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Optimization Methods

Geometry Optimization Methods

Types of algorithm

Simple Energy Minimization
1st Derivative Methods
2nd Derivative Methods

Energy Minimizations

    • Simplest
    • Consistently moves downhill
    • Rapid at first, can oscillate near minimum
    • No test for convergence

  • Simplex method

  • Sequential Univariate
    1. Change one coordinate at a time
    2. Fit parabola to initial point plus 2 displacements
    3. Adjust individual coordinate to minimum of parabola
    • Problem with long narrow valley
    1 + 3N x m evaluations

1st Derivative/Gradient Methods

    • Order of magnitude faster
    • Convergence to stationary points (minima, saddle, maxima)

  • Steepest Descent
    • Consistently moves downhill
    • Can oscillate near minimum
    • In effect approximates Hessian w/ unit matrix

  • Conjugate Gradient/Fletcher-Reeves
    • Faster than Steepest Descent (& BDNR for PP)
    • Uses gradients as if updating Hessian
    • Fast convergence when far from stationary point
    • Slow to converge for floppy
    • May oscillate near minimum

  • NLLSQ (NonLinear Least Squares)
    • Nearest stationary point
    • Not on shoulder

  • Modified Fletcher-Powell
    1. Two displacements along each coordinate
    2. Fit quadratic surface w/ interactions (in effect calculating g & elements of H numerically)
    3. Two displacements along downhill direction
    4. Fit parabola to downhill direction
    5. Displace atoms
    2N + 4 + m x (N + 3) evaluations

Second Derivative/Hessian Methods

    • Assume quadratic gradient surface: f(E, g, H)

    • Calculate Hessian matrix directly at each step

  • Augmented Hessian for transition state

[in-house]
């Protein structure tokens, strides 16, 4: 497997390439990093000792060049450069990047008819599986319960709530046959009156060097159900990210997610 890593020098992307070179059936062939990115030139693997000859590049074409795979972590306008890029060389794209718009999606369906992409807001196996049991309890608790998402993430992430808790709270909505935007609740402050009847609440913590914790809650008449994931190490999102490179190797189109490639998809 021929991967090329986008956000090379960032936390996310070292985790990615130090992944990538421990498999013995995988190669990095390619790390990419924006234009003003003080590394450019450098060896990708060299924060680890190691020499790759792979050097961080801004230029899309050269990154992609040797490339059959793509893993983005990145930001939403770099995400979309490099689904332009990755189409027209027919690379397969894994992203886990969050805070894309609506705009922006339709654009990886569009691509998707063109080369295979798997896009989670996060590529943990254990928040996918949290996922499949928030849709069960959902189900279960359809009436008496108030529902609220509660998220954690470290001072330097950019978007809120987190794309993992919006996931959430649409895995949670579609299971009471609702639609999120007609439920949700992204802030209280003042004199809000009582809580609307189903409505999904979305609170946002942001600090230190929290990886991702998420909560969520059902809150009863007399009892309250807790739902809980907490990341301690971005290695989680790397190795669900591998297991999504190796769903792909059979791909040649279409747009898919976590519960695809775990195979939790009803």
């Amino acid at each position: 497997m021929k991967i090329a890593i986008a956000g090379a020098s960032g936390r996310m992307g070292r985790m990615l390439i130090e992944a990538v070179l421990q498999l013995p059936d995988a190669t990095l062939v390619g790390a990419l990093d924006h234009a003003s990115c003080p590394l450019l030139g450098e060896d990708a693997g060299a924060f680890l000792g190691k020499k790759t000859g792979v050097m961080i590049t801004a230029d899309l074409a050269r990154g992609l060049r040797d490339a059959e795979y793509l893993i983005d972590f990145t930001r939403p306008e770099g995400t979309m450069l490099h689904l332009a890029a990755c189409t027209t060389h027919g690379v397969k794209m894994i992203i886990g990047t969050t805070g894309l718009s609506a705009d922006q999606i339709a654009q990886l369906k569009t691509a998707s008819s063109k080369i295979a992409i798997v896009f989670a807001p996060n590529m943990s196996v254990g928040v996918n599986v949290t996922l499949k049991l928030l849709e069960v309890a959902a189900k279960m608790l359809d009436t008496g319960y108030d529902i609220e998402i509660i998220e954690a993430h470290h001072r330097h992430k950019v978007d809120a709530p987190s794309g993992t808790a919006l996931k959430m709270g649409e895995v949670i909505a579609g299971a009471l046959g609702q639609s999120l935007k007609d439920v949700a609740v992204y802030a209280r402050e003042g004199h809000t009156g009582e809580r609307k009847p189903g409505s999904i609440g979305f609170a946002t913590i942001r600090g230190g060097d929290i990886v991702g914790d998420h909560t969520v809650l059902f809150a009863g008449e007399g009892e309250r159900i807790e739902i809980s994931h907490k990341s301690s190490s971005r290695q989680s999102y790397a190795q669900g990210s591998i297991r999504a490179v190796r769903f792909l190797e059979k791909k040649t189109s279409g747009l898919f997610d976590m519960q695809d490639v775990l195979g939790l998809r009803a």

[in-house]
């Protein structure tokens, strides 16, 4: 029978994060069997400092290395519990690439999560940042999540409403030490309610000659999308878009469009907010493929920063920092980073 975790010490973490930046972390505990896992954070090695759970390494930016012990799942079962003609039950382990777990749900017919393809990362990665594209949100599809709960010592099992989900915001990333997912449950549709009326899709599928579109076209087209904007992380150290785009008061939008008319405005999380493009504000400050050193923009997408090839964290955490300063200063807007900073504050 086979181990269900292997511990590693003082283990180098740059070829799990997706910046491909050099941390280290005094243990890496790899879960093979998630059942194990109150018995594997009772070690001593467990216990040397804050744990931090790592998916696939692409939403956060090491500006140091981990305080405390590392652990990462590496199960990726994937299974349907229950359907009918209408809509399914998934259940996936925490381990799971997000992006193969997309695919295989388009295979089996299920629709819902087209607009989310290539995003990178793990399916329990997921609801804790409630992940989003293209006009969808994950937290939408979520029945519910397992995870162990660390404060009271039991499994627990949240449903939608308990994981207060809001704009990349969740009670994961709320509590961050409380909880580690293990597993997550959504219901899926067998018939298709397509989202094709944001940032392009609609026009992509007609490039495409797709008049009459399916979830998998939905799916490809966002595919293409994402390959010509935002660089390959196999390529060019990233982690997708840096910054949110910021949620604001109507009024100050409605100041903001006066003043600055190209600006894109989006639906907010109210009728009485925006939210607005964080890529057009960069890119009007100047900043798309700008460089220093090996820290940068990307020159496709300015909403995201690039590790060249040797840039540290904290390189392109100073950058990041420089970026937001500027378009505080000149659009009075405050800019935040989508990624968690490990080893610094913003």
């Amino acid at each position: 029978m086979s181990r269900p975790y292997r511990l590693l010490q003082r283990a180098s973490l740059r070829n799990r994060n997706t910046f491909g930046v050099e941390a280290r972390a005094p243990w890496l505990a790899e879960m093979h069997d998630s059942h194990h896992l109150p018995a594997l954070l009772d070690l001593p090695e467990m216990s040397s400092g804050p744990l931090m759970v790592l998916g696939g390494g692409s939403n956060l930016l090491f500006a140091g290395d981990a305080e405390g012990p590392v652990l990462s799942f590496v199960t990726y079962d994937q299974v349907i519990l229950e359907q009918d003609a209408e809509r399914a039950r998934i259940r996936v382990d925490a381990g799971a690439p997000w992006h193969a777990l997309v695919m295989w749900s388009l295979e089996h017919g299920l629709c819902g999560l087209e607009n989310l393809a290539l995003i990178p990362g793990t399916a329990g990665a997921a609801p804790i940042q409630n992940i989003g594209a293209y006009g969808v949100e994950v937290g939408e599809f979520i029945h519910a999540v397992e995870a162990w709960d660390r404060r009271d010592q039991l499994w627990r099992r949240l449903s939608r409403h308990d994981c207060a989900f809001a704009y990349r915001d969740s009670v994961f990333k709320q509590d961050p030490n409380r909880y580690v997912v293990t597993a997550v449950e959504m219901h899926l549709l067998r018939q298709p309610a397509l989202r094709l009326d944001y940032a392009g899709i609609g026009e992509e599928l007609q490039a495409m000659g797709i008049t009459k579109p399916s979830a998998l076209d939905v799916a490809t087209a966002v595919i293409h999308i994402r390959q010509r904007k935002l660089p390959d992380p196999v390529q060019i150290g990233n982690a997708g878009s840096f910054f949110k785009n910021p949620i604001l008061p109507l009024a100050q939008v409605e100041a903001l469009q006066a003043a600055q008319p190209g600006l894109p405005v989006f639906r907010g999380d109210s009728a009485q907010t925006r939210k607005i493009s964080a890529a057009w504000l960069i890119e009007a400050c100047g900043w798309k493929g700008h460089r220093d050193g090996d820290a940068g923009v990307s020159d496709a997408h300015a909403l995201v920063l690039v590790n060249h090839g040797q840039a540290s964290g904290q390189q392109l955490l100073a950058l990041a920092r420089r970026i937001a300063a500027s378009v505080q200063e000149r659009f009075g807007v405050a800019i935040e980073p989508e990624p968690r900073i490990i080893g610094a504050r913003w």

1. Estimate Hessian (Inverse Hessian/Green’s Function)
    2. Calculate E, g
    3. Update Hessian
    4. Move to stationary point of model surface
    N+1 steps, but each one longer

  • Block Diagonal Newton-Raphson
    • Guesses Hessian
    • Unit matrix for cartesian, better for internal coordinate
    • Better convergence near minimum

  • DFP (Davidson-Fletcher-Powell)
    • Better for transition states

  • Murtagh-Sargent

  • BFGS (Broyden-Fletcher-Goldfarb-Shanno)
    • Faster than N-R
    • Better for optimizations

  • EF (Eigenvector Following)
    • Faster than NLLSQ, Sigma, BFGS
    • May fail with dummy atoms

  • Analytical Gradients
    • Analytical rather than finite differences
    • More accurate

Single Hessian Calculation
    • Hessian not recomputed after 1st step
    • Rapid for nearest stationary point
    • Fails if initial gradient large

  • Sigma

  • Gradient Norm Squared/Powell
    • Refine N-R geometry
    • Stationary point including shoulder

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4/7/99 Ernie Chamot / Chamot Labs / (630) 637-1559 /
Modified: Wed Nov 29 21:06:16 2000 GMT
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